Physically, the Book of Loot is far from perfect. It needs another edit in places and the layout is scruffy in others. Over all, in places it does feel a bit rushed. The book is lightly illustrated, but all of the illustrations nicely capture the feel of one magical item or another. Nevertheless, the book is well written and it is clear that the author had fun writing it.
As much as the Book of Loot is a chore to read from start to finish, each individual entry is actually a pleasure to read because it is invariably clever and interesting and does so much more than your run of the mill +2 Sword of Giant Slaying or Ring of Invisibility. Arguably this is one of the most inventive and interesting hoard of magical items ever to grace a d20 System supplement and it almost deserves to be on the shelf of any GM or Dungeon Master who creates his own adventures and dungeons. The only reason why it should not be is that a great many of the items in the Book of Loot are more complex than those typically found in Dungeons & Dragons because they have to take account of the greater complexity, often dramatic complexity, such as the relationships between each player character and the Icons, to be found in the 13th Age. That said, there is nothing to stop the DM from adjusting any of the items in the Book of Loot to suit the mechanics of his choice.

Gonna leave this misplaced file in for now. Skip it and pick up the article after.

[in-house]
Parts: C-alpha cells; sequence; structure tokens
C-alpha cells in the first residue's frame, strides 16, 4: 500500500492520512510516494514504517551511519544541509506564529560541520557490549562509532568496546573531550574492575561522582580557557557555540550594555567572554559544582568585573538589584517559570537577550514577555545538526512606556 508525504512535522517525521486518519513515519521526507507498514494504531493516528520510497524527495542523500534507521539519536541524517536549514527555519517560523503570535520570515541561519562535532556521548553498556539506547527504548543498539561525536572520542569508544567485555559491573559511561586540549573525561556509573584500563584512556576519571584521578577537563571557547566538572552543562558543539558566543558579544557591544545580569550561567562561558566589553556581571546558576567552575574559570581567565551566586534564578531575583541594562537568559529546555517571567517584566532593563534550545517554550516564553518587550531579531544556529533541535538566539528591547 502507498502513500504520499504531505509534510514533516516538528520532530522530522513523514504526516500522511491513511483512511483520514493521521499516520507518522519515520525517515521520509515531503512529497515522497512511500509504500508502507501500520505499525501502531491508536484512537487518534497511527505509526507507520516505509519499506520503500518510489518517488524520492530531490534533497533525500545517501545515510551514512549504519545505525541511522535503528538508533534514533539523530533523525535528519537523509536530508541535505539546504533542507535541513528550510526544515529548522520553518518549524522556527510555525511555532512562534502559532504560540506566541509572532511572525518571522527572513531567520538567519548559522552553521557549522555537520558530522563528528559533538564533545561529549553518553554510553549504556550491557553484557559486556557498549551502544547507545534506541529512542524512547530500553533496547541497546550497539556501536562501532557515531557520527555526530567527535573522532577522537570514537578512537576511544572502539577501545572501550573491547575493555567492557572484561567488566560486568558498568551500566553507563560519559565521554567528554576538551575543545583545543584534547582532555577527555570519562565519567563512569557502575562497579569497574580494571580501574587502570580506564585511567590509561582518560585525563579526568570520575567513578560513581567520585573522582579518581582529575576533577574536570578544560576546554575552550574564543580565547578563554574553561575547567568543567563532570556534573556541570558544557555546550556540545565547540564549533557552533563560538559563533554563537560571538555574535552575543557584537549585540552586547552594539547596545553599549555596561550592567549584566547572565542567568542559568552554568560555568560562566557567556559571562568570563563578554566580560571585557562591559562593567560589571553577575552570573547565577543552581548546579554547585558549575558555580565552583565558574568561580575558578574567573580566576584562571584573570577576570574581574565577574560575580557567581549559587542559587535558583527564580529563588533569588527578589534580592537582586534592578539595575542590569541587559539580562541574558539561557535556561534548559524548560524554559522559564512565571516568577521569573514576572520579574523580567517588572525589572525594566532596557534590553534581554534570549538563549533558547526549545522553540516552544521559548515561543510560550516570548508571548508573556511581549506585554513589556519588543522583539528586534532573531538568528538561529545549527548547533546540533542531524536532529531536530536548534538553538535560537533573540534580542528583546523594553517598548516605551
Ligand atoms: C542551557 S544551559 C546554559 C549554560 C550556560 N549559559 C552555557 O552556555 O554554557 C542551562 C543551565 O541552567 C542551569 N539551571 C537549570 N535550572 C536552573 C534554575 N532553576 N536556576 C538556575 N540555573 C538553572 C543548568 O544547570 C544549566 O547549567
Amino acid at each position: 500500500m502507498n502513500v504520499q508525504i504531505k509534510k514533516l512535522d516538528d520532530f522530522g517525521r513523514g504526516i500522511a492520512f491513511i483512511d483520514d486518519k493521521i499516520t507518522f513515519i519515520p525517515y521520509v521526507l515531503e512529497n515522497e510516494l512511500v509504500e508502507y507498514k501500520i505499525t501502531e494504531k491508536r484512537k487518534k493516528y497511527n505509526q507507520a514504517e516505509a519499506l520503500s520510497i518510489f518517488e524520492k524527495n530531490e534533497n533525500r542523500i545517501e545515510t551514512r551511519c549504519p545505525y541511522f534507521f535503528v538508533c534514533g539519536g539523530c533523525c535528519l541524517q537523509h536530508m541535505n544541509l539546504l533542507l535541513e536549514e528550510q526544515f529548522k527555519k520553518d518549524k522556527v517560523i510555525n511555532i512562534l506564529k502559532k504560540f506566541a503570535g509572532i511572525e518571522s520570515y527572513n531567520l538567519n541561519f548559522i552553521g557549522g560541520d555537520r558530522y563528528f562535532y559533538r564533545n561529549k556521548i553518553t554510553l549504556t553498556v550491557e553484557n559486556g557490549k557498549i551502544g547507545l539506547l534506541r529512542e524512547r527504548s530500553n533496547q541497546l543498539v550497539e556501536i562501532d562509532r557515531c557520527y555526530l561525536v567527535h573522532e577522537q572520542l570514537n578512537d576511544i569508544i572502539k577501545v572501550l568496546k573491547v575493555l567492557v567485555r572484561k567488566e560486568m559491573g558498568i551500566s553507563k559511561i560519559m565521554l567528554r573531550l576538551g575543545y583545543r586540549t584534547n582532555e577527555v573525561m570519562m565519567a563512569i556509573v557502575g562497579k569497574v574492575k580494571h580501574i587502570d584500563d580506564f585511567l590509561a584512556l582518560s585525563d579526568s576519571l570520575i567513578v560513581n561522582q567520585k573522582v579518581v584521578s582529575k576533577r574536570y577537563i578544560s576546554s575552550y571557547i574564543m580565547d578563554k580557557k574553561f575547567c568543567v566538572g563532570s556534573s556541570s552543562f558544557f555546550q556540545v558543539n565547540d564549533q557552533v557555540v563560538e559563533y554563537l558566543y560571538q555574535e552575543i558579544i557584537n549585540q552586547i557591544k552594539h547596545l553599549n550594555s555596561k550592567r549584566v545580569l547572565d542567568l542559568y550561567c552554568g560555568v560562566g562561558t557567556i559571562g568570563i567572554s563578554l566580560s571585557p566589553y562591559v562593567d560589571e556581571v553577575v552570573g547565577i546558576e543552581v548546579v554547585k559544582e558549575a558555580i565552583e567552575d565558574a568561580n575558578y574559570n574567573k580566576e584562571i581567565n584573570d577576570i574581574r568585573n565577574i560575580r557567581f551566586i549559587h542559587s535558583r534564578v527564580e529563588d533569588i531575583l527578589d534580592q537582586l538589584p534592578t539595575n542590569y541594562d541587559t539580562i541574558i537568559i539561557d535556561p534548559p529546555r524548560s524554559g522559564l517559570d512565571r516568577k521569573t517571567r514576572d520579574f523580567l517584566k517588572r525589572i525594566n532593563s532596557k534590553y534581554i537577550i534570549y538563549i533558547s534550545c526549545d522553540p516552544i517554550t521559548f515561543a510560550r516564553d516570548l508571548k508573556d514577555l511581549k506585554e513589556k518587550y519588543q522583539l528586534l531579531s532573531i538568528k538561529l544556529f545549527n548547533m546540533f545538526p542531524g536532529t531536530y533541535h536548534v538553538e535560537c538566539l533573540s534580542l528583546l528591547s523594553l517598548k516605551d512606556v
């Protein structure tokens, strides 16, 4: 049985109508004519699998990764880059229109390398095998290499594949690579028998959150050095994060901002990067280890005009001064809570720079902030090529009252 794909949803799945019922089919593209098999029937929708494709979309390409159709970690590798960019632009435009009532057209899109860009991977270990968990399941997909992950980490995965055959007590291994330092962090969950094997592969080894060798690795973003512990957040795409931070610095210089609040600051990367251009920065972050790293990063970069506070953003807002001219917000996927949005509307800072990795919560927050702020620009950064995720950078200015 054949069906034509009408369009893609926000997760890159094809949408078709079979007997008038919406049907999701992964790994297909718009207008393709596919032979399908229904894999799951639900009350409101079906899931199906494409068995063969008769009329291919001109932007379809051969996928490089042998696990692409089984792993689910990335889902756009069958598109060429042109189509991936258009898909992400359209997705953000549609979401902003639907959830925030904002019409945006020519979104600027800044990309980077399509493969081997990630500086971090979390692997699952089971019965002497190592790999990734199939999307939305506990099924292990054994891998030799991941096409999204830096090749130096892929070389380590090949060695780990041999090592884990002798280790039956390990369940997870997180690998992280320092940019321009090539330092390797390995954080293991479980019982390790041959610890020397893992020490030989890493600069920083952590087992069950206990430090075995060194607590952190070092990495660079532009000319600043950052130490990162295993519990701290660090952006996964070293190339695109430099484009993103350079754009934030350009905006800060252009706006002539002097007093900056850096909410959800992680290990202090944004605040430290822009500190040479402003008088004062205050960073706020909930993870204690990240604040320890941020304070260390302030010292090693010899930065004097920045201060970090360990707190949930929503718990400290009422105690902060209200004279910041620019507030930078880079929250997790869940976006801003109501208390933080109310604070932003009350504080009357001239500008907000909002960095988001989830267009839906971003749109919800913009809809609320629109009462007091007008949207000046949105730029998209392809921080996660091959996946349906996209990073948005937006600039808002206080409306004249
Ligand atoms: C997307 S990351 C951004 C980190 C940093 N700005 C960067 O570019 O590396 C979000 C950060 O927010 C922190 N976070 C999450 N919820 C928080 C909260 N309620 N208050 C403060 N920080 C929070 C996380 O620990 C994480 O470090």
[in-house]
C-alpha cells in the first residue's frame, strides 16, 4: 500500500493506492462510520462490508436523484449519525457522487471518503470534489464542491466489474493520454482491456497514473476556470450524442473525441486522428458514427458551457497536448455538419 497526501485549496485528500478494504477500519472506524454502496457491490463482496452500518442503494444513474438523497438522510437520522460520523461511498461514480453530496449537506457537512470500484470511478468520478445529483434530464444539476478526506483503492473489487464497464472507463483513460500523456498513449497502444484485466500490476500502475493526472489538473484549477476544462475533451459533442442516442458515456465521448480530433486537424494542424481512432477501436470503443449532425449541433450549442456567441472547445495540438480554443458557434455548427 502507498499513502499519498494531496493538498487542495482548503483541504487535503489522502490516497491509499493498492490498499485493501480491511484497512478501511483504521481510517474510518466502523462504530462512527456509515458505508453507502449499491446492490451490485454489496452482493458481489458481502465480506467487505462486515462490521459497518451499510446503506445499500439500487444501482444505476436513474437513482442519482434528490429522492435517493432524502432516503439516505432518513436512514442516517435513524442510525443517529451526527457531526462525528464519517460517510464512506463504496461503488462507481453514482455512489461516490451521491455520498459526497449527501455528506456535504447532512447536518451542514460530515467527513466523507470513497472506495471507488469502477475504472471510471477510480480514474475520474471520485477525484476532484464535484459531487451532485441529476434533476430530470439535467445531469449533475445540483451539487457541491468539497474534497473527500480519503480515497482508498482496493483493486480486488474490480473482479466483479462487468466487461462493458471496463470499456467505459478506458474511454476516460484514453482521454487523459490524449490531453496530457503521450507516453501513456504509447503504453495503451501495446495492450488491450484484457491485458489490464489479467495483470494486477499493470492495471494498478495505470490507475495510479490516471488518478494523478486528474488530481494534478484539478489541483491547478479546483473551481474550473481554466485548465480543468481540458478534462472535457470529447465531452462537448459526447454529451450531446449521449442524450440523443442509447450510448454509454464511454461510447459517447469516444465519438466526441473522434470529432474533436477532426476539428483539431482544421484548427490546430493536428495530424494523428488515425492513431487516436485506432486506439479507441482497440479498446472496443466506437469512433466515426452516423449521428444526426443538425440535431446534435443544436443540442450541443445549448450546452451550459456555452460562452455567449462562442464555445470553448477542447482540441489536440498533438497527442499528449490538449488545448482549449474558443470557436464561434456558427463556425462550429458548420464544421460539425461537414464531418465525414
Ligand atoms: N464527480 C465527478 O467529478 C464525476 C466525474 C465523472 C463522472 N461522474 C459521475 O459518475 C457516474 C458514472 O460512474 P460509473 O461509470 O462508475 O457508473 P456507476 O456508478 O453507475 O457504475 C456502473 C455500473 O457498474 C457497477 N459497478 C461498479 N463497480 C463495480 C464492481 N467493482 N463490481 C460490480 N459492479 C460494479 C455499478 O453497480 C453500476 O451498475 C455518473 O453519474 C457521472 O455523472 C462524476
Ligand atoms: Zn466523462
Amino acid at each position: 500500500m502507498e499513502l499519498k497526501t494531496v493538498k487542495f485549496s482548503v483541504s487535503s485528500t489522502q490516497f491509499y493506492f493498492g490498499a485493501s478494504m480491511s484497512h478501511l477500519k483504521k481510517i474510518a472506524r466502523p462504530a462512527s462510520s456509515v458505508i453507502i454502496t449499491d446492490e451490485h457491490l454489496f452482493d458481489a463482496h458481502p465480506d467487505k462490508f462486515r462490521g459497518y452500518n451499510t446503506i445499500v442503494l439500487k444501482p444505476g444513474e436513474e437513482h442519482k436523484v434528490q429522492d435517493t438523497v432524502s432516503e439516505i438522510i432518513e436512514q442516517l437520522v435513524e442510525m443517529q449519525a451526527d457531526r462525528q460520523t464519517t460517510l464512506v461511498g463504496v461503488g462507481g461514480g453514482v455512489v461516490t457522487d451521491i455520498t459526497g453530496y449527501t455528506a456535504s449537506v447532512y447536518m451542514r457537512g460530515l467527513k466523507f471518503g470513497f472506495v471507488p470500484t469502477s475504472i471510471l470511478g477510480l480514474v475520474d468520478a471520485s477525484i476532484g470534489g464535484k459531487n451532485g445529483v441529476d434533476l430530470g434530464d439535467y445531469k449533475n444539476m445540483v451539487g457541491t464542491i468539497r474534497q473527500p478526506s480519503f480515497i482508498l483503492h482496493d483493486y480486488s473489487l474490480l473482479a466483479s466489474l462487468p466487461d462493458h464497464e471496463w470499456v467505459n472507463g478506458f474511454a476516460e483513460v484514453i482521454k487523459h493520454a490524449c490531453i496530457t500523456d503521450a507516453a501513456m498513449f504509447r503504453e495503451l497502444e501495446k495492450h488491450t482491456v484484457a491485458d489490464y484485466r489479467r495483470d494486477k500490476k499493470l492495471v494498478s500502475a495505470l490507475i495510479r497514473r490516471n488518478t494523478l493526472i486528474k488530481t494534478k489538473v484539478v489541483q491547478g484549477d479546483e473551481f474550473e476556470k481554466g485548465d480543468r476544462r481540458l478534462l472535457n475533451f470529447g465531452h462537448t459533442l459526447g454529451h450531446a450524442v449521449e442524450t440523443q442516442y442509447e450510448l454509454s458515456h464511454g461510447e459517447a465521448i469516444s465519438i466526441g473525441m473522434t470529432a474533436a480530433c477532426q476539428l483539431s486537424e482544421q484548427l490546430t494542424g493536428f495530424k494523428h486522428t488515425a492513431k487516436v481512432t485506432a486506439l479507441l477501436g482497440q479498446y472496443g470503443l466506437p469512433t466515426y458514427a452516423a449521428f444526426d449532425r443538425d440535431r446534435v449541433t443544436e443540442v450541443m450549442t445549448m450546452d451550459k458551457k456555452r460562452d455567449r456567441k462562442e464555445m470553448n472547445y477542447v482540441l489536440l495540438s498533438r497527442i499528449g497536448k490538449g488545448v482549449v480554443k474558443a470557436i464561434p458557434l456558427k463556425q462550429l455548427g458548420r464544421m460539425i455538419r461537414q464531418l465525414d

The Book of Loot is quite possibly one of the best treasure books ever written for Dungeons & Dragons—it is unsurprisingly, the best ever treasure book written for use the 13th Age RPG. Inventive, fun, and full of clever creations, the Book of Loot is an excellent addition to the 13th Age line and a hoard of treasures worth looting for just about fantasy RPG.